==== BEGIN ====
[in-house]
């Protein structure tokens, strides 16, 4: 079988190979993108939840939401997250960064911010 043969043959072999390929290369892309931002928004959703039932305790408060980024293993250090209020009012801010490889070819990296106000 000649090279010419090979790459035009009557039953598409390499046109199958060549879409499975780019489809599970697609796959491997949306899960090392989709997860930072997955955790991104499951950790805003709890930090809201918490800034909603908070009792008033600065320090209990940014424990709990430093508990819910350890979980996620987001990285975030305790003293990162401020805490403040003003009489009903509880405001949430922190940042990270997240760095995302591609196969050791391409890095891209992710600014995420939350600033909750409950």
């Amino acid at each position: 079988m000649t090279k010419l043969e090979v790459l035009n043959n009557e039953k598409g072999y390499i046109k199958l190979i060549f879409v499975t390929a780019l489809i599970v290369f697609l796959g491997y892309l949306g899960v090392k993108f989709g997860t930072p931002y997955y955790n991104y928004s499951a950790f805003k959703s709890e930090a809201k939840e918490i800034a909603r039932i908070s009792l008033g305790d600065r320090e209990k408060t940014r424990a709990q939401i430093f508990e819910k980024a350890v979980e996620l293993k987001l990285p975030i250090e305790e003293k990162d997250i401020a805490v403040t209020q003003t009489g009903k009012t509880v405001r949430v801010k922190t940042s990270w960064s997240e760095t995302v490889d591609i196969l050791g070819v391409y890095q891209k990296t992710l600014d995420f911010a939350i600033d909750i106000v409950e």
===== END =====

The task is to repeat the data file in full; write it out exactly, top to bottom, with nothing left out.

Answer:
[in-house]
């Protein structure tokens, strides 16, 4: 079988190979993108939840939401997250960064911010 043969043959072999390929290369892309931002928004959703039932305790408060980024293993250090209020009012801010490889070819990296106000 000649090279010419090979790459035009009557039953598409390499046109199958060549879409499975780019489809599970697609796959491997949306899960090392989709997860930072997955955790991104499951950790805003709890930090809201918490800034909603908070009792008033600065320090209990940014424990709990430093508990819910350890979980996620987001990285975030305790003293990162401020805490403040003003009489009903509880405001949430922190940042990270997240760095995302591609196969050791391409890095891209992710600014995420939350600033909750409950």
């Amino acid at each position: 079988m000649t090279k010419l043969e090979v790459l035009n043959n009557e039953k598409g072999y390499i046109k199958l190979i060549f879409v499975t390929a780019l489809i599970v290369f697609l796959g491997y892309l949306g899960v090392k993108f989709g997860t930072p931002y997955y955790n991104y928004s499951a950790f805003k959703s709890e930090a809201k939840e918490i800034a909603r039932i908070s009792l008033g305790d600065r320090e209990k408060t940014r424990a709990q939401i430093f508990e819910k980024a350890v979980e996620l293993k987001l990285p975030i250090e305790e003293k990162d997250i401020a805490v403040t209020q003003t009489g009903k009012t509880v405001r949430v801010k922190t940042s990270w960064s997240e760095t995302v490889d591609i196969l050791g070819v391409y890095q891209k990296t992710l600014d995420f911010a939350i600033d909750i106000v409950e």